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20 April 2015, 08:42
The SNP will launch its General Election manifesto today, as it positions itself as a force for "progressive'' change at Westminster.
The manifesto will present the party's alternative to austerity, and is expected to contain proposals for real-terms spending increases of 0.5% a year.
It will also commit SNP MPs to participate in votes on major issues south of the border which have an impact on devolved areas in Scotland such as the NHS.
Opinion polls suggest the SNP could win as many as 56 of Scotland's 59 seats at the election, and some members of the party believe it has proved its ''complete relevance'' to a Westminster election for the first time.
Nicola Sturgeon insisted the party would not be a disruptive force in the House of Commons, stating that SNP MPs can build alliances with anti-Tory MPs in Westminster on many issues, such as the NHS.
Speaking ahead of the manifesto launch in Edinburgh, the SNP leader said: ''The NHS is so vitally precious to us all - and we rely on it to be there for us when we need it.
"In government, the SNP has shown wholehearted commitment to protecting and improving Scotland's NHS - and we have made clear that we are prepared to support a Bill at Westminster to restore the National Health Service in England.
''We can end the Tory agenda of cuts, privatisation and patient charging ... threatening the future of the NHS south of the border, which will also protect Scotland's budget and NHS.
''Over the past five years, we have protected Scottish NHS spending from Westminster austerity. A strong team of SNP MPs in a hung parliament at Westminster can go further, proposing increases in health spending across the UK.``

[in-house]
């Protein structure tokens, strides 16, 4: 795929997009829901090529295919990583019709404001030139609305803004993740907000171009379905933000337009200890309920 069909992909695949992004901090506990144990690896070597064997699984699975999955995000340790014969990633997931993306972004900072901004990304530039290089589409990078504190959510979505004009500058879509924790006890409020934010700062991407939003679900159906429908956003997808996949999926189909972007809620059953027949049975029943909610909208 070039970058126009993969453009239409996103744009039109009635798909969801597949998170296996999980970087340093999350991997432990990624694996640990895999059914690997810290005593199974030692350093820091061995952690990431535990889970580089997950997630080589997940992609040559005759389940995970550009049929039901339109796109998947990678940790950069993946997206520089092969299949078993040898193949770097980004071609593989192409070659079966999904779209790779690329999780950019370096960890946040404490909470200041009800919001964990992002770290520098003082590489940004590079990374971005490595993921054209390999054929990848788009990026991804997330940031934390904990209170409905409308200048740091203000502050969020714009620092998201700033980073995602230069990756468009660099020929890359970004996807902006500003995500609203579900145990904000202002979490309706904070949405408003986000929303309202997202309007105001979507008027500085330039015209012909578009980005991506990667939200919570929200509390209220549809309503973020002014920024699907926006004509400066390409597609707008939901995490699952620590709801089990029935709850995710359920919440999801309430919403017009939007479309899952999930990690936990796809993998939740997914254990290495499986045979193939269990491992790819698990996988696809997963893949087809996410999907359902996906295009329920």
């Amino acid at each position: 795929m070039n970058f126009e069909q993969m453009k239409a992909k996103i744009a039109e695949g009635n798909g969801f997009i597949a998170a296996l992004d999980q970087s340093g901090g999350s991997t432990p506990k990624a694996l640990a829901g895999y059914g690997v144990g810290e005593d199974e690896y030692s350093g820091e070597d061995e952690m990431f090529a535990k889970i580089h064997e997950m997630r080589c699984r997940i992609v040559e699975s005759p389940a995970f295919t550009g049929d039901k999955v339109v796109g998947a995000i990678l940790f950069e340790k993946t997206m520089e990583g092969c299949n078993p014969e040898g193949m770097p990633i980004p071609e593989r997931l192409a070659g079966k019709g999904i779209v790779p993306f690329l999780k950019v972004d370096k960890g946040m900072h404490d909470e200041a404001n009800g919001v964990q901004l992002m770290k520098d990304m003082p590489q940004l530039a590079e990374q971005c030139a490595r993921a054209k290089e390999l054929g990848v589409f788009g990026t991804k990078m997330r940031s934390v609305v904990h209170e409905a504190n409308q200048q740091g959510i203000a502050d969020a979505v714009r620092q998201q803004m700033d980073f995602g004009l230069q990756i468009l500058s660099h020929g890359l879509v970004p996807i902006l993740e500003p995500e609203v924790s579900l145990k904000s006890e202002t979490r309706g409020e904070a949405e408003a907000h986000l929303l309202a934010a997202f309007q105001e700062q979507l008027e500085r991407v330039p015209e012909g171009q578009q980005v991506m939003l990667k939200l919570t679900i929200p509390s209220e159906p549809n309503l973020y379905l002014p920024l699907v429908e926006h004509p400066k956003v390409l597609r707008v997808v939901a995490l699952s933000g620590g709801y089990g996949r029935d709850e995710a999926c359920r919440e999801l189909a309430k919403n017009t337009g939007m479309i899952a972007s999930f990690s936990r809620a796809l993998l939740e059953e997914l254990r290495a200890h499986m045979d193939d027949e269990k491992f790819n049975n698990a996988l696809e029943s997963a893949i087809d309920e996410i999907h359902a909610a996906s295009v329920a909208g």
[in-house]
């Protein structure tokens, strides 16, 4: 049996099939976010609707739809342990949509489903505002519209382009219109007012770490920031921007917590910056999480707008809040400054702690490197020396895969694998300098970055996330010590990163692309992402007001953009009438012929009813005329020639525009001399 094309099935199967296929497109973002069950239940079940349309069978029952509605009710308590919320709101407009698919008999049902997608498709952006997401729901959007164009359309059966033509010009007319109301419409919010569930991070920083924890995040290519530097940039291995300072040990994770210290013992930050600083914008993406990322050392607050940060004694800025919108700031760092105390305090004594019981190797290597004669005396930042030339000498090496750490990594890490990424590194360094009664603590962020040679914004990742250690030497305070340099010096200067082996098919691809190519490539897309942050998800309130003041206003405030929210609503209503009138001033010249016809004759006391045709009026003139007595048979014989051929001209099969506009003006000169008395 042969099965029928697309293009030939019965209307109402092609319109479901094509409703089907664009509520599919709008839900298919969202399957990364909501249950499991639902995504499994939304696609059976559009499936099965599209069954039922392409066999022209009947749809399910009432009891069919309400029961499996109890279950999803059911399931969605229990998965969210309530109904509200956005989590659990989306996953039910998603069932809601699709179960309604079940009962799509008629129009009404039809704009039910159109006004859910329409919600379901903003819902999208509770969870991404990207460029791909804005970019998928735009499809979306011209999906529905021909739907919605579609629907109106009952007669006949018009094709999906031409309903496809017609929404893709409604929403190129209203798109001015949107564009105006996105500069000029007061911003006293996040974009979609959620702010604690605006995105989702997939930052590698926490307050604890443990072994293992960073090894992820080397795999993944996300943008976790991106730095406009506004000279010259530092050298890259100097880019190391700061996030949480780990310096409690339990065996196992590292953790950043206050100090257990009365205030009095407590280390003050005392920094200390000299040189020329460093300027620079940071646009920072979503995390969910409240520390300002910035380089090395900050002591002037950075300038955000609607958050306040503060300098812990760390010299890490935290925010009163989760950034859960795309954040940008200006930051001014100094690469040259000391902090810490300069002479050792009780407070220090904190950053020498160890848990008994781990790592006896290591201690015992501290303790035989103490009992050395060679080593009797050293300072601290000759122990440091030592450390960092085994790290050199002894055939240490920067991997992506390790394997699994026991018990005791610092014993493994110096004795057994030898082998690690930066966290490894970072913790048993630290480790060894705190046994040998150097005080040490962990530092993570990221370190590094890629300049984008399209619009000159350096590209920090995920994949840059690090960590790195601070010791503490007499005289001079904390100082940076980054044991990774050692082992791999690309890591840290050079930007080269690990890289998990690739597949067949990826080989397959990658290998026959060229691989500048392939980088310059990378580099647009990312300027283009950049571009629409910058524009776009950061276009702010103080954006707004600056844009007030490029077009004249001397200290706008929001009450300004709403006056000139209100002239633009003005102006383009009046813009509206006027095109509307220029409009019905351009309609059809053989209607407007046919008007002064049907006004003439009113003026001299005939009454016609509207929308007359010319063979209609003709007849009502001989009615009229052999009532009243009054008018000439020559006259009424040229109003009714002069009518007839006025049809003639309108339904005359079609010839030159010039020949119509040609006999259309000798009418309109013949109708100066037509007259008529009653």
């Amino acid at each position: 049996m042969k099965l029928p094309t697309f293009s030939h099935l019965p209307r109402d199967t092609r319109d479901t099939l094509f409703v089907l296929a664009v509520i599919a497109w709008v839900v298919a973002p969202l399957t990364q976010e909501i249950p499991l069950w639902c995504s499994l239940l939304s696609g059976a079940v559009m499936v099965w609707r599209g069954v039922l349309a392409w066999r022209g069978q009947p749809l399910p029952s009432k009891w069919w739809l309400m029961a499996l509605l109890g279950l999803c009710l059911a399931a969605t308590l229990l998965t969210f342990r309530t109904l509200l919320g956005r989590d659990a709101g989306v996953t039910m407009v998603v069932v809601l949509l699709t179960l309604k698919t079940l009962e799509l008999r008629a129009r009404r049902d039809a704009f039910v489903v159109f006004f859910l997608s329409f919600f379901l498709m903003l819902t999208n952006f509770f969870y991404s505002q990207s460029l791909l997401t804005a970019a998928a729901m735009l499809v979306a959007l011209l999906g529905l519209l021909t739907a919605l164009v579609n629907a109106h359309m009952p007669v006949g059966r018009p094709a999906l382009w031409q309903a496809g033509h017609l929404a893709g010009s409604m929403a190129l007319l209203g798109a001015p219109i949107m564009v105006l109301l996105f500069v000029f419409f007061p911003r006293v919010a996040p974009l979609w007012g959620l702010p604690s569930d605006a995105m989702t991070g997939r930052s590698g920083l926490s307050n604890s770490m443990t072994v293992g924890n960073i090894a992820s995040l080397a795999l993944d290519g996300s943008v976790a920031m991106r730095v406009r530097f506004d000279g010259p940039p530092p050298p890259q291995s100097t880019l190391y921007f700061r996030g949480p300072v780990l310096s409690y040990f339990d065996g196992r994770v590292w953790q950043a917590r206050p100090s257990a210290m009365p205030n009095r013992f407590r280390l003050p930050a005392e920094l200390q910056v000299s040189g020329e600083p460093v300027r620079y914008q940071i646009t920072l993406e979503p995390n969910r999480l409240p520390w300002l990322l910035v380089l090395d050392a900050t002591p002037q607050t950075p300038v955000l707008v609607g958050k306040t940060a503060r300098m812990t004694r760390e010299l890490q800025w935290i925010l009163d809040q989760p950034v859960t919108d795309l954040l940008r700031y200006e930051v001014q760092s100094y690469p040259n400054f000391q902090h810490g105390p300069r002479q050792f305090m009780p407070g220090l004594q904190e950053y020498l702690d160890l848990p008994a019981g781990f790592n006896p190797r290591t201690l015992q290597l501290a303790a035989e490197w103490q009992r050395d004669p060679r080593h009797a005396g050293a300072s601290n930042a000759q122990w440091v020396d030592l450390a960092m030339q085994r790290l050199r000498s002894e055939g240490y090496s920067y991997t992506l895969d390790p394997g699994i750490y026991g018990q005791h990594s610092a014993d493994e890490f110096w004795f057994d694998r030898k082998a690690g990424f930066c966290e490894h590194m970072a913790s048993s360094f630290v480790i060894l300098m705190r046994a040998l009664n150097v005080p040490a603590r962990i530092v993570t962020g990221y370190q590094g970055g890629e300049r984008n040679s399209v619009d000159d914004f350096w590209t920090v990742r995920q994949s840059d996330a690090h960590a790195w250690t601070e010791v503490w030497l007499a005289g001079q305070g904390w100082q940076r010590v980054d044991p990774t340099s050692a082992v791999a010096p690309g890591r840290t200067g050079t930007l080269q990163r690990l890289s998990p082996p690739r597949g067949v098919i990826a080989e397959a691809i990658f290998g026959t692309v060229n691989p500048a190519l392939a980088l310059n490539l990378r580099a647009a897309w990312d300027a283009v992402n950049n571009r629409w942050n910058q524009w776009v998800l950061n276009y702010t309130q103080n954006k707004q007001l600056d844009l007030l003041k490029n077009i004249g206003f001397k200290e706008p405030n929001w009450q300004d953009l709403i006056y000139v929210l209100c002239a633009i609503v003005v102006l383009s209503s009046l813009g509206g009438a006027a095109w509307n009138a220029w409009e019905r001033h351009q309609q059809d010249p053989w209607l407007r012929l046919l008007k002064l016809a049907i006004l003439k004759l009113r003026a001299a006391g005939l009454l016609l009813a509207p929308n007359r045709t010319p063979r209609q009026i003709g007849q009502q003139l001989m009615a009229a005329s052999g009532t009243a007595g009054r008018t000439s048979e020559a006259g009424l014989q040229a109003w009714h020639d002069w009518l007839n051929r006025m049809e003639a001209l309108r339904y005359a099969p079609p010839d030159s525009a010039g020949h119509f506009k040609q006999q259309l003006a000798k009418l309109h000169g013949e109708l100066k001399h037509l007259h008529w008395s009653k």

Ms Sturgeon has already offered to work informally with a Labour government to lock David Cameron out of Downing Street.
Ed Miliband has rejected the SNP offer, but Scottish Conservative leader Ruth Davidson will warn today that Labour are preparing to do a "back-room deal'' with the nationalists.
Ms Sturgeon has refused to rule out a second independence referendum, with the Tories arguing the union could be under threat again.
Giving a keynote speech in Glasgow, Ms Davidson will say: ''Surely it's time that Labour woke up and realised that the SNP's first and last priority will always be separation.''
''If Nicola Sturgeon really wants to prove her constructive credentials, there's a test she has to meet.
''It's to accept - right now, before the election - that the United Kingdom is staying together for the next generation, in line with her own pledge, and in line with the decision made by the people of Scotland last year.``
Mr Miliband, who will deliver a speech to the Scottish Trades Union Congress today, said: "Nicola Sturgeon is asking people to gamble on getting rid of a Tory government - the only way to guarantee getting rid of a Tory government is to vote Labour.''
Scottish Labour leader Jim Murphy wants to know if the SNP manifesto will include a commitment to push for full fiscal autonomy and detail the figures behind it.
He said the SNP manifesto will ''fail the test of credibility unless it's honest about the devastating impact of full fiscal autonomy''.
Mr Murphy will take to the football pitch in Edinburgh today for a charity penalty shoot-out against the Conservatives organised by a motor neurone disease campaigner calling for more research funding.
Speaking before the event, Mr Murphy said: "A Labour Government will give disabled people in Scotland a say in the decisions that affect their everyday lives.
"The alternative facing Scots in this election is more austerity. The Tories will impose another five years of brutal cuts and the SNP's plan for full fiscal autonomy would mean extra austerity that would hit the most vulnerable Scots the worst.''
Meanwhile, Liberal Democrat Scottish Secretary Alistair Carmichael has challenged the SNP to remove a "threat to small businesses in Scotland'' caused by the prospect of a second referendum.
Mr Carmichael set out Liberal Democrat manifesto proposals to expand the work of the British Business Bank.
He said: "What companies will want to hear from the SNP is a cast-iron guarantee that they will support the work of the British Business Bank. Projects and funding deals must not be put at risk by the SNP's plan for a second referendum.
"Anything called 'British' will have a question mark over its future in a second referendum. The SNP need to provide guarantees that they will leave it alone and let it get on with its work.''